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3000 Years of Sea Level Change

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  • 1 Geology Department, Florida State University, Tallahassee, FL 32306
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Sea level change is generally taken to indicate climate change, and may be more nearly global than what we perceive to be climate change. Close to the beach, even a small sea level change (such as 1–3 m) produces important changes in local depositional conditions. This effect can be deduced from a study of properly selected beach deposits.

Various measures of beach-sand grain size indicate conditions of deposition. The best of these parameters is the kurtosis; it is a reliable indicator of surf-zone wave energy density. An abrupt energy-level shift, after centuries with little change, indicates sea level rise or drop. Kurtosis, within stated limits, shows this.

Beach ridge systems (successive, distinct old beach deposits) span the last several thousand years. A sequence of sand samples across such a deposit provides grain-size evidence for alternating high and low sea level. Changes were 1 to 3 m vertically, and took place at rates of about 1 cm yr−1 There were at least seven such events in the last 3000 years.

The two most recent changes were the drop and subsequent rise that marked the Little Ice Age (starting about 1200 A.D.). One cannot say, from these data, that the planet has come fully out of the Little Ice Age. Predictions about what sea level will do in the near future should be based on the many small changes (1 to 3 m) in the last few thousand years, rather than on the arbitrary, fictitious, and unrealistic absolute sea level that appears to underlie various popular forecasts.

Sea level change is generally taken to indicate climate change, and may be more nearly global than what we perceive to be climate change. Close to the beach, even a small sea level change (such as 1–3 m) produces important changes in local depositional conditions. This effect can be deduced from a study of properly selected beach deposits.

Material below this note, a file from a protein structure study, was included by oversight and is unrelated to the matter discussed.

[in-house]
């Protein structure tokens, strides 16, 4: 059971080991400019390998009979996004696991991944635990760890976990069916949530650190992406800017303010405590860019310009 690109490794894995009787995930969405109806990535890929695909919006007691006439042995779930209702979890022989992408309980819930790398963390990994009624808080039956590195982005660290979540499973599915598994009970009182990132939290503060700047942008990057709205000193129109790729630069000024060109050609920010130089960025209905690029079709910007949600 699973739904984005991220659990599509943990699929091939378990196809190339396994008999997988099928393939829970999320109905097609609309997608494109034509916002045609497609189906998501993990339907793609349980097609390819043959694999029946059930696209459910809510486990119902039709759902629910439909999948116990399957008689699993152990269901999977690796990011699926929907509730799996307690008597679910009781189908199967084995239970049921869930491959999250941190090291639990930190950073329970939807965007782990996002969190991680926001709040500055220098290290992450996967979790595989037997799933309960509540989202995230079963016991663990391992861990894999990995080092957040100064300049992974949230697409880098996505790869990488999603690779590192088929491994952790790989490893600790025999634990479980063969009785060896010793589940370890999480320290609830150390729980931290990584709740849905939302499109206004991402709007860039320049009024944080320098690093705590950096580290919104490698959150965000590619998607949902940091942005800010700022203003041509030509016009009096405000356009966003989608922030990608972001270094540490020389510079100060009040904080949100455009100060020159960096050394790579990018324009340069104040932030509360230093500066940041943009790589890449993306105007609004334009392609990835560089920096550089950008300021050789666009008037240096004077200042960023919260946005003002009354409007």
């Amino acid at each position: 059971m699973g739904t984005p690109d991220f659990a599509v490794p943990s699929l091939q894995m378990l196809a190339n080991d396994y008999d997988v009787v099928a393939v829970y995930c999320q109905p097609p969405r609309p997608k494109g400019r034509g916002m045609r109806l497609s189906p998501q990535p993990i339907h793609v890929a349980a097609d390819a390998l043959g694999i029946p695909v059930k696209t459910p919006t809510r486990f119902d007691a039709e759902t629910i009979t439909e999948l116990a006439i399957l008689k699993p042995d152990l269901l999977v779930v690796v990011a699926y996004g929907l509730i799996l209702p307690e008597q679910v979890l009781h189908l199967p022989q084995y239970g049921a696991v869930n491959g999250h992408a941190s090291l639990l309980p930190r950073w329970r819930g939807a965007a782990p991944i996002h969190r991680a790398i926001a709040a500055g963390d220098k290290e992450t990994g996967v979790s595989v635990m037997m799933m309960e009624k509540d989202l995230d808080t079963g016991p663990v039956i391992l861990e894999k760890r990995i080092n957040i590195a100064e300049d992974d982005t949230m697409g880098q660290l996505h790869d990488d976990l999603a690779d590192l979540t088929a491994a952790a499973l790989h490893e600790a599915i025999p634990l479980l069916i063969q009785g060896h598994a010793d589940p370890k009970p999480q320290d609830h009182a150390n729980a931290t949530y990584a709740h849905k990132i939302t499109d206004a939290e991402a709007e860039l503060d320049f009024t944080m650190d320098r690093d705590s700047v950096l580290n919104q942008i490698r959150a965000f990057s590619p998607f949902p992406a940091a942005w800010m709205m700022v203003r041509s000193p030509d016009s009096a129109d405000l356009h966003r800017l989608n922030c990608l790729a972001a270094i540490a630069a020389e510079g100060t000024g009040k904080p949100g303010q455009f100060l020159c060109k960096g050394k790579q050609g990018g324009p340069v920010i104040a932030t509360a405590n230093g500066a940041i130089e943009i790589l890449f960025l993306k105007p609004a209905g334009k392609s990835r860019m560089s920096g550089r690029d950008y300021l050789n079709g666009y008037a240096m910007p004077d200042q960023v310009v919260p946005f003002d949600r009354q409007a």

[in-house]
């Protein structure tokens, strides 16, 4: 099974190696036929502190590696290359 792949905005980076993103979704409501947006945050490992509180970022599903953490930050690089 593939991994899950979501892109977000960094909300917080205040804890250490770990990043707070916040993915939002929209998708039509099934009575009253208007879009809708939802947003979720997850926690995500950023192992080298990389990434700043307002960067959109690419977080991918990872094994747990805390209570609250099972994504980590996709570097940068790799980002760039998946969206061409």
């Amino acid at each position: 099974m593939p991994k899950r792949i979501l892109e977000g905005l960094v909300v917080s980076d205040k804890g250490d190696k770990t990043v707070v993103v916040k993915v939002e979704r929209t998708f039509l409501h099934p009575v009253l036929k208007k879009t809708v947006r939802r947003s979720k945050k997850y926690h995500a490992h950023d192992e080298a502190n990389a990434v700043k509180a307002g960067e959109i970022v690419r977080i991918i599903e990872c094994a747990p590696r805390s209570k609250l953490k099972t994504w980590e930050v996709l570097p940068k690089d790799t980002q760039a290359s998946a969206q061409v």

Various measures of beach-sand grain size indicate conditions of deposition. The best of these parameters is the kurtosis; it is a reliable indicator of surf-zone wave energy density. An abrupt energy-level shift, after centuries with little change, indicates sea level rise or drop. Kurtosis, within stated limits, shows this.

Beach ridge systems (successive, distinct old beach deposits) span the last several thousand years. A sequence of sand samples across such a deposit provides grain-size evidence for alternating high and low sea level. Changes were 1 to 3 m vertically, and took place at rates of about 1 cm yr−1 There were at least seven such events in the last 3000 years.

The two most recent changes were the drop and subsequent rise that marked the Little Ice Age (starting about 1200 A.D.). One cannot say, from these data, that the planet has come fully out of the Little Ice Age. Predictions about what sea level will do in the near future should be based on the many small changes (1 to 3 m) in the last few thousand years, rather than on the arbitrary, fictitious, and unrealistic absolute sea level that appears to underlie various popular forecasts.

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